Cleaning up the Sound – starting with city sewage overflows

Jul 2nd, 2012 | By | Category: Water

Last week, Save the Sound testified publicly in favor of the New Haven regional sewer authority investing $50 million in sewage treatment plant improvements in New Haven. Part of the environmental justice is providing clean water, safe swimming, and safe boating and clamming for all people, including under served communities like New Haven. By cleaning up New Haven’s harbor, we clean up the entire Sound.

The effects of stormwater overflow in West Haven, Conn. (cjzurcher)

The effects of stormwater overflow in West Haven, Conn. (cjzurcher)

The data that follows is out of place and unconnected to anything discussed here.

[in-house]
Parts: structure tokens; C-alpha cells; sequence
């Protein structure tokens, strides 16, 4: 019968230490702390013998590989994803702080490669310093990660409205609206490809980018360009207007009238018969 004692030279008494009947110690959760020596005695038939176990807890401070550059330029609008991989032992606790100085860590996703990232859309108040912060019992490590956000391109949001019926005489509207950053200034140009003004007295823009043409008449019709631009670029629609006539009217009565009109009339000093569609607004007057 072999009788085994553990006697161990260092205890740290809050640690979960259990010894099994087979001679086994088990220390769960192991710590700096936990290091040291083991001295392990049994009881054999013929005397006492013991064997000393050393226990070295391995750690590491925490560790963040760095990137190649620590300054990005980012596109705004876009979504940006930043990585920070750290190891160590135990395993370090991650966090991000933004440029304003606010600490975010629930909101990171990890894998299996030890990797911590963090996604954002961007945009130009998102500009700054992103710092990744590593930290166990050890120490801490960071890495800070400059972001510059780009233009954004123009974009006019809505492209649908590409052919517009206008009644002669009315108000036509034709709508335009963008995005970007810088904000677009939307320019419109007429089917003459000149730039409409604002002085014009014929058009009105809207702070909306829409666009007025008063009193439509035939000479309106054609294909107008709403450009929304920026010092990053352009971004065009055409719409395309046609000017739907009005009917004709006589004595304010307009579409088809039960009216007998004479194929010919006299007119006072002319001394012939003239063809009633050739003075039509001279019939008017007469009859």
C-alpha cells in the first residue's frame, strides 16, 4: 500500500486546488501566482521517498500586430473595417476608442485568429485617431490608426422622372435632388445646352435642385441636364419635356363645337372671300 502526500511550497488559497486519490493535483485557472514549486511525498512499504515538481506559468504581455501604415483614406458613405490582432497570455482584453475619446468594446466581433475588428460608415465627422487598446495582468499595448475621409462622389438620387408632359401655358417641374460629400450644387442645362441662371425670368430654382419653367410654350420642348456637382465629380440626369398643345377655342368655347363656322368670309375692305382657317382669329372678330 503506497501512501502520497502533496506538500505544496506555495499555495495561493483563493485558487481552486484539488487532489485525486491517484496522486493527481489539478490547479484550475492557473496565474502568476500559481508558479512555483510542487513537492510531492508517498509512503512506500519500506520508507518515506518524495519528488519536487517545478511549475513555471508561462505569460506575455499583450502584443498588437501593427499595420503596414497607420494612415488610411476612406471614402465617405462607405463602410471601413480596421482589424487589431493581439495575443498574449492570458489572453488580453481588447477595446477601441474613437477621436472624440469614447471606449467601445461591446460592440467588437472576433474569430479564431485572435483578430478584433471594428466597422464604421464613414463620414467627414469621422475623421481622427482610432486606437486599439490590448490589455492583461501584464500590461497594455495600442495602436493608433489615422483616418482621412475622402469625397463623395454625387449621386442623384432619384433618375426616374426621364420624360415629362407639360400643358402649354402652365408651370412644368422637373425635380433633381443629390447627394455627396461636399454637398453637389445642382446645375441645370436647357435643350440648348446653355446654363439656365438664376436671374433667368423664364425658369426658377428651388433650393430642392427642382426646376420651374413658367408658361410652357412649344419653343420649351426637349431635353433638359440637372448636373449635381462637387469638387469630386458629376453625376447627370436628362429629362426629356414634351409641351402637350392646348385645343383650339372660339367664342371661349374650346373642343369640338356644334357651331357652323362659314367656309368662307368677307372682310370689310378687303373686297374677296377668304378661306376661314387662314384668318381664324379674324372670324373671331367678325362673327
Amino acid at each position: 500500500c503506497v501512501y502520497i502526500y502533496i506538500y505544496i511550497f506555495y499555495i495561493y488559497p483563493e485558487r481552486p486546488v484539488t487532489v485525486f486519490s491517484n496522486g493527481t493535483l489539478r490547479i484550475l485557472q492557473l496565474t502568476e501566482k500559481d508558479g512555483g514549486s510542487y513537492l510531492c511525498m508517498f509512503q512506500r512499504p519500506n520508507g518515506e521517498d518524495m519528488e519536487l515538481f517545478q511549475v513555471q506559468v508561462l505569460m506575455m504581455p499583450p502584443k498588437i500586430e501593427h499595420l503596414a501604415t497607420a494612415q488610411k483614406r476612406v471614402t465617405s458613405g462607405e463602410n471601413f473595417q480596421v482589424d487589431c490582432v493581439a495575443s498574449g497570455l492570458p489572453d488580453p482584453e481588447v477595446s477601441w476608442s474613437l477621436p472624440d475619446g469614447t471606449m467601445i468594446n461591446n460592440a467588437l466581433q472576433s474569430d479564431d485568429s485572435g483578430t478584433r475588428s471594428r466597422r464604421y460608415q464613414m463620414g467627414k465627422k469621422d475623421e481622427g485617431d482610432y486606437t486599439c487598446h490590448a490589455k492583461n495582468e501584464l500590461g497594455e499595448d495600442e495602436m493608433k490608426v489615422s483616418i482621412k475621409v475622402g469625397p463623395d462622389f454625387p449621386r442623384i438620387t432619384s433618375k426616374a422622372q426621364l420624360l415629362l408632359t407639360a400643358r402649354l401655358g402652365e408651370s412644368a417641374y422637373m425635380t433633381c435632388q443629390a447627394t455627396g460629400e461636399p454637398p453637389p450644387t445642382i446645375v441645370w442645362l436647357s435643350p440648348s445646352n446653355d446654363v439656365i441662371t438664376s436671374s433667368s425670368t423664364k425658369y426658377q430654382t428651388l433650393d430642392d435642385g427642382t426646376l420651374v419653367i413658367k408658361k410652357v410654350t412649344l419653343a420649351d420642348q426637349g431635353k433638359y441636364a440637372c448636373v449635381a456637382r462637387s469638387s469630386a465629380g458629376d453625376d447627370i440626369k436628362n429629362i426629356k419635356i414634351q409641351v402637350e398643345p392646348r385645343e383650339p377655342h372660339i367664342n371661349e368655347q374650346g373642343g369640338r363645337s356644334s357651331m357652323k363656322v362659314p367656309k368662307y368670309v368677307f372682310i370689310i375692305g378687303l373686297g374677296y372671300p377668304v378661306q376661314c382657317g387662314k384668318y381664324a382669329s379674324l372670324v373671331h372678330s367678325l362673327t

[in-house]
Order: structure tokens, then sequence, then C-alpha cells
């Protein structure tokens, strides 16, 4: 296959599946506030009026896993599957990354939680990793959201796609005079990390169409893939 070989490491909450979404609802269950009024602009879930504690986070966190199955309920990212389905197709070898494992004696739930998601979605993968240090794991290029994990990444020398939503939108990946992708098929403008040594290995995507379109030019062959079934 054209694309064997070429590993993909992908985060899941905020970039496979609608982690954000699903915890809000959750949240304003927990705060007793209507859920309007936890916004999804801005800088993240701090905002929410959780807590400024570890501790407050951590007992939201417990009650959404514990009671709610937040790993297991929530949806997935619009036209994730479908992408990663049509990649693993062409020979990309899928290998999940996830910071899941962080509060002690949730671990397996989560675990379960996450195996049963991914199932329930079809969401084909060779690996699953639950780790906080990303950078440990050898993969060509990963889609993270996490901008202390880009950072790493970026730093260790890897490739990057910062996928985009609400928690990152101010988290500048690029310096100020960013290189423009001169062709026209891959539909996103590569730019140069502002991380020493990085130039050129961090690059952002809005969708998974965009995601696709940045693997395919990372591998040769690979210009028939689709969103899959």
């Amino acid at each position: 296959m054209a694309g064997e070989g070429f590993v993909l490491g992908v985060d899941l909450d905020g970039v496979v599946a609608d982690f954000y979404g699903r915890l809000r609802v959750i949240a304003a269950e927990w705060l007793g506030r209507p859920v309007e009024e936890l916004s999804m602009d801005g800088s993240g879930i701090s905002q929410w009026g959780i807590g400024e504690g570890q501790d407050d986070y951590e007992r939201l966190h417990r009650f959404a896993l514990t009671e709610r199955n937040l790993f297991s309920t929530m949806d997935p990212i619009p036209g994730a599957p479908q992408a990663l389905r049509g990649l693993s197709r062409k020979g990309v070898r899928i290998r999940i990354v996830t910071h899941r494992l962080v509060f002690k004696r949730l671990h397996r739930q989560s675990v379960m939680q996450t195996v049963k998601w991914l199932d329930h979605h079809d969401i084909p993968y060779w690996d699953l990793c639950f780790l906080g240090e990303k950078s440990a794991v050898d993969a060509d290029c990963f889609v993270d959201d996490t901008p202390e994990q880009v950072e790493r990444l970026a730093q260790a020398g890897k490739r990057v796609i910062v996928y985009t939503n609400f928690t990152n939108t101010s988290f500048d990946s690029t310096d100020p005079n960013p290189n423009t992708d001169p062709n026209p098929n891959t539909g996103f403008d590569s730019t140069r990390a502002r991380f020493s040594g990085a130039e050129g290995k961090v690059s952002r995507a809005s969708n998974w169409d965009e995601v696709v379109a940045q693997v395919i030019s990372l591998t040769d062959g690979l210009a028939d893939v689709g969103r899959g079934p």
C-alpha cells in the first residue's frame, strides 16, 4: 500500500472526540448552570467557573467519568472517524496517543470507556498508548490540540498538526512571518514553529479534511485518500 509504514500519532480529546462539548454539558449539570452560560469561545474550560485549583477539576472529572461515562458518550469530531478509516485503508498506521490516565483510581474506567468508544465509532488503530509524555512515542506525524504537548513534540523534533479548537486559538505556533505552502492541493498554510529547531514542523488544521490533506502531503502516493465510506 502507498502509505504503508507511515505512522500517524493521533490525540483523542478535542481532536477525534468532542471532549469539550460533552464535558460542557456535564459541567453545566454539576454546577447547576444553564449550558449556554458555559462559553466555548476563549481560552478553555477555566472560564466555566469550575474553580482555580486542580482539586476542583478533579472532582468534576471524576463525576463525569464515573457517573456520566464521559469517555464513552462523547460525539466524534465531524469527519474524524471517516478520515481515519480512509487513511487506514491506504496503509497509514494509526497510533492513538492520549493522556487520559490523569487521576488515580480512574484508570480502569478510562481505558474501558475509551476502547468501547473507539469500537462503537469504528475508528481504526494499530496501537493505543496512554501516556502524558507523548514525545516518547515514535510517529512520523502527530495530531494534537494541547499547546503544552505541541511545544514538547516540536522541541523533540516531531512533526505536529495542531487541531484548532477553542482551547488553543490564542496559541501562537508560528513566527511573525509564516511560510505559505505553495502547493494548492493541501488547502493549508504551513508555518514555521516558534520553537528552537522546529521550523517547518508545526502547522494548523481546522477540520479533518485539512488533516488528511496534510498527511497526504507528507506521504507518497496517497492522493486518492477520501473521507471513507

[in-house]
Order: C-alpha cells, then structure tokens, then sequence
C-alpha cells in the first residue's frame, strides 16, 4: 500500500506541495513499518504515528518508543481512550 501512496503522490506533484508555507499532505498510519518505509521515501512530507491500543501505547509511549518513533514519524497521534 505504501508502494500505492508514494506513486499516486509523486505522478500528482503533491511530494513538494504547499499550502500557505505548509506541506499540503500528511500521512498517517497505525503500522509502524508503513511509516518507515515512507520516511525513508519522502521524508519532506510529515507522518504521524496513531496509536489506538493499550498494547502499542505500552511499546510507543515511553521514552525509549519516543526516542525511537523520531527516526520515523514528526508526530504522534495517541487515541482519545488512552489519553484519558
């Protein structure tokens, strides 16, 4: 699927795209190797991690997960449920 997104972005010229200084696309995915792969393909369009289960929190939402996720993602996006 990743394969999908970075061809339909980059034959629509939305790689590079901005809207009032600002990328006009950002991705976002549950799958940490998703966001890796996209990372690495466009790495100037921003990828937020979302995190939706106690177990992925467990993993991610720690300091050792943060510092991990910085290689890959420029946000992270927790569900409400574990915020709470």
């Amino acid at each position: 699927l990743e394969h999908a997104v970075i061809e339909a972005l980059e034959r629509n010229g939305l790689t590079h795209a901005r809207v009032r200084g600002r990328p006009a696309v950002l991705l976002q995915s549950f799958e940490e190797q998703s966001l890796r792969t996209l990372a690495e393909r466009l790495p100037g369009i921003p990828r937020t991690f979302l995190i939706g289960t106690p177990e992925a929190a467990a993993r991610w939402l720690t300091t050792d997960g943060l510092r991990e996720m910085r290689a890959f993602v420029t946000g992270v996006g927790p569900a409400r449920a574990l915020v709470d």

New Haven has an enormous clean water problem. The Greater New Haven Water Pollution Control Authority estimates that 257 million gallons of sewage overflows occur in New Haven Harbor during an average year of rain. This is a mixture of raw sewage coming from all the toilets in New Haven as well as stormwater collected off our city streets and rooftops. Our sewer plumbing in New Haven, like most old industrial cities, is antiquated. During rainstorms, it all gets mixed together into a toxic brew, in volumes far too large to be treated at the plant, and millions of gallons is dumped untreated into the Quinnipiac River, the Mill River, the Harbor, the West River.

For more on this story, visit: Cleaning up the Sound – starting with city sewage overflows | Green Cities Blue Waters.

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